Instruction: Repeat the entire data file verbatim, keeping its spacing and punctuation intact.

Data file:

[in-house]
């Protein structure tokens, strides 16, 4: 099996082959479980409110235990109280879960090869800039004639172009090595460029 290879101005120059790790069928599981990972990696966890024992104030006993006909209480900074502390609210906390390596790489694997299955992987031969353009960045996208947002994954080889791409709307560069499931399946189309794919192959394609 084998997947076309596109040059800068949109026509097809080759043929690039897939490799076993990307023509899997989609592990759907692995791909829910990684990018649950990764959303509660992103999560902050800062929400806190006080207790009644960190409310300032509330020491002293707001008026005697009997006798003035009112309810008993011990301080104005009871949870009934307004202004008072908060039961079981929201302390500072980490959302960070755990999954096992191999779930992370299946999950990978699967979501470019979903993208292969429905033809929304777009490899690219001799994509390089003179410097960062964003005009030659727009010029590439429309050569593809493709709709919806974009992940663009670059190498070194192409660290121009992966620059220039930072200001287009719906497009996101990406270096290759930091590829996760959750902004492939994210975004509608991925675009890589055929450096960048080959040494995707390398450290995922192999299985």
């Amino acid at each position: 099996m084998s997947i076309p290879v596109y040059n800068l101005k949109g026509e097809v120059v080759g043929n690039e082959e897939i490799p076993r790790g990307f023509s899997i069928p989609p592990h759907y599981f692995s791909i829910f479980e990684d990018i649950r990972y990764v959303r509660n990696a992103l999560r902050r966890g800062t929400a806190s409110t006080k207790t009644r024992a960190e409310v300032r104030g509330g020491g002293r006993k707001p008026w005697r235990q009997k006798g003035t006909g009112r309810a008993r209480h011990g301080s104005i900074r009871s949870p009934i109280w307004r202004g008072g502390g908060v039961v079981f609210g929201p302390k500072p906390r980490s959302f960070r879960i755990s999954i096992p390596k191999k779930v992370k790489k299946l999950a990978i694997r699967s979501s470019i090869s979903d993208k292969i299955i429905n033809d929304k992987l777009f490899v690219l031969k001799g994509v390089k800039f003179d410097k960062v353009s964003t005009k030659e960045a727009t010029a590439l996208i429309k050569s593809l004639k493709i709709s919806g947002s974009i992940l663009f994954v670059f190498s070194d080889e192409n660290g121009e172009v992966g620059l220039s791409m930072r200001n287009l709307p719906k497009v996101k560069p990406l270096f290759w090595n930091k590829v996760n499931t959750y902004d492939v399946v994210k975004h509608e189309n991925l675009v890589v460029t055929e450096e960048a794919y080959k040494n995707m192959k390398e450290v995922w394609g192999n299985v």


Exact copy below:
[in-house]
């Protein structure tokens, strides 16, 4: 099996082959479980409110235990109280879960090869800039004639172009090595460029 290879101005120059790790069928599981990972990696966890024992104030006993006909209480900074502390609210906390390596790489694997299955992987031969353009960045996208947002994954080889791409709307560069499931399946189309794919192959394609 084998997947076309596109040059800068949109026509097809080759043929690039897939490799076993990307023509899997989609592990759907692995791909829910990684990018649950990764959303509660992103999560902050800062929400806190006080207790009644960190409310300032509330020491002293707001008026005697009997006798003035009112309810008993011990301080104005009871949870009934307004202004008072908060039961079981929201302390500072980490959302960070755990999954096992191999779930992370299946999950990978699967979501470019979903993208292969429905033809929304777009490899690219001799994509390089003179410097960062964003005009030659727009010029590439429309050569593809493709709709919806974009992940663009670059190498070194192409660290121009992966620059220039930072200001287009719906497009996101990406270096290759930091590829996760959750902004492939994210975004509608991925675009890589055929450096960048080959040494995707390398450290995922192999299985």
């Amino acid at each position: 099996m084998s997947i076309p290879v596109y040059n800068l101005k949109g026509e097809v120059v080759g043929n690039e082959e897939i490799p076993r790790g990307f023509s899997i069928p989609p592990h759907y599981f692995s791909i829910f479980e990684d990018i649950r990972y990764v959303r509660n990696a992103l999560r902050r966890g800062t929400a806190s409110t006080k207790t009644r024992a960190e409310v300032r104030g509330g020491g002293r006993k707001p008026w005697r235990q009997k006798g003035t006909g009112r309810a008993r209480h011990g301080s104005i900074r009871s949870p009934i109280w307004r202004g008072g502390g908060v039961v079981f609210g929201p302390k500072p906390r980490s959302f960070r879960i755990s999954i096992p390596k191999k779930v992370k790489k299946l999950a990978i694997r699967s979501s470019i090869s979903d993208k292969i299955i429905n033809d929304k992987l777009f490899v690219l031969k001799g994509v390089k800039f003179d410097k960062v353009s964003t005009k030659e960045a727009t010029a590439l996208i429309k050569s593809l004639k493709i709709s919806g947002s974009i992940l663009f994954v670059f190498s070194d080889e192409n660290g121009e172009v992966g620059l220039s791409m930072r200001n287009l709307p719906k497009v996101k560069p990406l270096f290759w090595n930091k590829v996760n499931t959750y902004d492939v399946v994210k975004h509608e189309n991925l675009v890589v460029t055929e450096e960048a794919y080959k040494n995707m192959k390398e450290v995922w394609g192999n299985v």